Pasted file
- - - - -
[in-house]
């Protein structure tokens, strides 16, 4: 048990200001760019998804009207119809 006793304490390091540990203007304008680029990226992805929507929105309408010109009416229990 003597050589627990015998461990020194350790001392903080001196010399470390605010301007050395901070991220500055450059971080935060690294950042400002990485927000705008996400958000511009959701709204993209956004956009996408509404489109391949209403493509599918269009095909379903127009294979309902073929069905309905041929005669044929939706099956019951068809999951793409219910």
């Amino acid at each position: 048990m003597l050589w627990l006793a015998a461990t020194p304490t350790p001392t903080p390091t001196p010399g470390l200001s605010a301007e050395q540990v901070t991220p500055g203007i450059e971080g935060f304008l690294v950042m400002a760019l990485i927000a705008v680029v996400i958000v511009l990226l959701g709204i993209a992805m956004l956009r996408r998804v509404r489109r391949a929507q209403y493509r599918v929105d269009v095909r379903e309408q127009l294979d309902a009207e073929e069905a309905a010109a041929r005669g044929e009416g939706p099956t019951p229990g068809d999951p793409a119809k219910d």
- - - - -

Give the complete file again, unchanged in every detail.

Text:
[in-house]
């Protein structure tokens, strides 16, 4: 048990200001760019998804009207119809 006793304490390091540990203007304008680029990226992805929507929105309408010109009416229990 003597050589627990015998461990020194350790001392903080001196010399470390605010301007050395901070991220500055450059971080935060690294950042400002990485927000705008996400958000511009959701709204993209956004956009996408509404489109391949209403493509599918269009095909379903127009294979309902073929069905309905041929005669044929939706099956019951068809999951793409219910």
């Amino acid at each position: 048990m003597l050589w627990l006793a015998a461990t020194p304490t350790p001392t903080p390091t001196p010399g470390l200001s605010a301007e050395q540990v901070t991220p500055g203007i450059e971080g935060f304008l690294v950042m400002a760019l990485i927000a705008v680029v996400i958000v511009l990226l959701g709204i993209a992805m956004l956009r996408r998804v509404r489109r391949a929507q209403y493509r599918v929105d269009v095909r379903e309408q127009l294979d309902a009207e073929e069905a309905a010109a041929r005669g044929e009416g939706p099956t019951p229990g068809d999951p793409a119809k219910d």